Some common cancers are easier to treat and cure if they are found early. There are many different types of cancer, but most cancers begin when abnormal cells grow out of control and form a lump (called a tumor). The tumor can continue to grow until the cancer begins to spread to other parts of the body. If the tumor is found when it is still small and has not yet spread, curing the cancer can be easy. However, the longer the tumor goes unnoticed, the greater the chance that the cancer has spread. This usually makes treatment more difficult.
Talk to your doctor. He or she can help you understand your risk for cancer, especially if other members of your family have a history of cancer. Your doctor can also help you understand how your risk for cancer is affected by the following:
Depending on your age and your risk factors, your doctor may begin screening you for certain types of cancer. Screening means looking for cancer before it causes symptoms. Some doctors recommend that people who are at high risk or have a family history of cancer be screened regularly. The recommendations vary for different cancers.
To help find breast cancer early, your doctor will probably perform a clinical breast exam (where he or she checks your breasts for lumps) once every 3 years until you're 40 years old. All women age 40 and older should have a mammogram (an X-ray of your breasts) every 1-2 years with or without a clinical breast exam. If you are at high risk for breast cancer, such as a history of breast cancer in your family, your doctor may want you to have mammograms more often or start having them sooner.
To help find cervical cancer early, have Pap smears at least every three years. During a Pap smear, your doctor takes a sample of cells from your cervix to be tested. Your doctor may also collect cells from your cervix during a Pap test to be tested for the human papilloma virus, or HPV. There are 13 types of HPV that have been linked to cervical cancer, and this test can detect abnormal cells before cancer forms.
You should have your first Pap smear when you start having sex or by age 18. You should have a Pap smear at least once every 3 years, unless your doctor suggests that you need one more often. Keep having Pap smears throughout your life, even after menopause.
To help find prostate cancer early, first talk to your doctor about your risk. Factors such as family history, age and race play a part in the risk of prostate cancer.
The National Cancer Institute, the American Cancer Society, the U.S. Preventive Services Task Force and the American Academy of Family Physicians recommend that men talk to their doctors about the pros and cons of screening.
If you decide to have screening, your doctor may examine your prostate by putting a gloved, lubricated finger a few inches into your rectum to feel your prostate gland. This is called a digital rectal exam. A normal prostate feels firm and rubbery. If there are hard spots on the prostate, your doctor may suggest additional testing to check for prostate cancer.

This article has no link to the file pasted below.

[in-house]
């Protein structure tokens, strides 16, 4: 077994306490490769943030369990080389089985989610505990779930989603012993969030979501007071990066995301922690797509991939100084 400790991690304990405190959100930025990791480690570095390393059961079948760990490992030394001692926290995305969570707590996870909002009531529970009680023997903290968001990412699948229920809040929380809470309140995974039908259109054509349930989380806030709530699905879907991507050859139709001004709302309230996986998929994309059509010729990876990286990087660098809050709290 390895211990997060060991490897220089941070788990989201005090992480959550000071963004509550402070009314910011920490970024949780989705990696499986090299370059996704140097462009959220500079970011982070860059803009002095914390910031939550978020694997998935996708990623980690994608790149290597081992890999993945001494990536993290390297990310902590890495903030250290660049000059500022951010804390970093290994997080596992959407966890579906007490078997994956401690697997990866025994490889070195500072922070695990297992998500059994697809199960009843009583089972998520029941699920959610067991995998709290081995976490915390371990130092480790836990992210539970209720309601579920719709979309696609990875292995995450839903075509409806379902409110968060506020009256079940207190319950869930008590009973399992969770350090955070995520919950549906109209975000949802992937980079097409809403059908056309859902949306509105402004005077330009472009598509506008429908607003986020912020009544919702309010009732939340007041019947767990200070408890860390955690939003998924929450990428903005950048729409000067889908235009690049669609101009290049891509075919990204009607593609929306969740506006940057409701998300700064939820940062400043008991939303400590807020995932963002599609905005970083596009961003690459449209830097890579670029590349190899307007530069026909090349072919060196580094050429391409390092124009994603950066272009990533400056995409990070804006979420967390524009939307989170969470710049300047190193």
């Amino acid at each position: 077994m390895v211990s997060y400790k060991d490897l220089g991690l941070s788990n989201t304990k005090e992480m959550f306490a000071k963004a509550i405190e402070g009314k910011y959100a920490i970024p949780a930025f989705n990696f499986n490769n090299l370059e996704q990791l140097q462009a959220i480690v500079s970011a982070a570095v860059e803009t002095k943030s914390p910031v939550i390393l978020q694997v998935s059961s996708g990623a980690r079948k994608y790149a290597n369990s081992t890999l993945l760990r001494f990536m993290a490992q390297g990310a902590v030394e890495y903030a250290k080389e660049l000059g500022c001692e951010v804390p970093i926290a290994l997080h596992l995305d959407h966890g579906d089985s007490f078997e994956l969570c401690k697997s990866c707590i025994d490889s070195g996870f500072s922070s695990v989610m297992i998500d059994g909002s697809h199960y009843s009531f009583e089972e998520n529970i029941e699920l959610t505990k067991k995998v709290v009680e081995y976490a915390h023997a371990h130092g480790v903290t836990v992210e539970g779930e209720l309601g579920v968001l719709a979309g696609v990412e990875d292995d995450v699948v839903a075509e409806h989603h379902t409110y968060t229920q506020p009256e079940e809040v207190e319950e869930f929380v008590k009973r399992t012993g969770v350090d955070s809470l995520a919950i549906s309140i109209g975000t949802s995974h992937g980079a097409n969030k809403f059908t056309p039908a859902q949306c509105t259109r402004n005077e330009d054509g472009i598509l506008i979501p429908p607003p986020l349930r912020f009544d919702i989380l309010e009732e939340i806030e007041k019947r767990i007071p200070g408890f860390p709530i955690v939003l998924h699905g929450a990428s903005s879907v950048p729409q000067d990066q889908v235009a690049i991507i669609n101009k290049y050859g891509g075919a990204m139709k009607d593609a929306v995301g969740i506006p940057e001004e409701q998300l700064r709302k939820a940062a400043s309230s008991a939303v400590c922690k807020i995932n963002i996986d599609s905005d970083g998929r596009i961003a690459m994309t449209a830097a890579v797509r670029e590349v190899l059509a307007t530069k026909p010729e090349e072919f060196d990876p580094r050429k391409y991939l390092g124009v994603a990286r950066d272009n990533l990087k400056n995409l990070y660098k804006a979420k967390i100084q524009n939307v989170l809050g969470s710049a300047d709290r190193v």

Another way to screen for prostate cancer is with a blood test called the PSA test. PSA is short for prostate-specific antigen. Men who have prostate cancer may have a higher level of PSA in their blood. However, the PSA level can also be high because of less serious causes, such as infection.
Most colorectal cancers begin as a polyp (say “pahl-ip”). At first, a polyp is a small, harmless growth in the wall of the colon. However, as a polyp gets larger, it can develop into a cancer that grows and spreads. See your doctor if you have any of the following warning signs:
Tests used to screen for colorectal cancer include the following:
Colorectal cancer is more common in older people, so doctors usually begin screening people at age of 50. Some people have risk factors that make them more likely to get colorectal cancer at a young age. Screening should begin earlier in these people.
Talk to your family doctor to decide which screening tests you should have and how often you should be screened.
The best way to find skin cancer early is to keep an eye on your skin, especially moles. The ABCDE rule (see below) can help you remember what to look for when you're checking any moles on your skin. If you notice any of these signs, talk to your doctor right away.
A for asymmetry: A mole that, when divided in half, doesn't look the same on both sides.
B for border: A mole with edges that are blurry or jagged.
C for color: Changes in the color of a mole, including darkening, spread of color, loss of color, or the appearance of multiple colors such as blue, red, white, pink, purple or gray.
D for diameter: A mole larger than 1/4 inch in diameter.
E for elevation: A mole that is raised above the skin and has an uneven surface.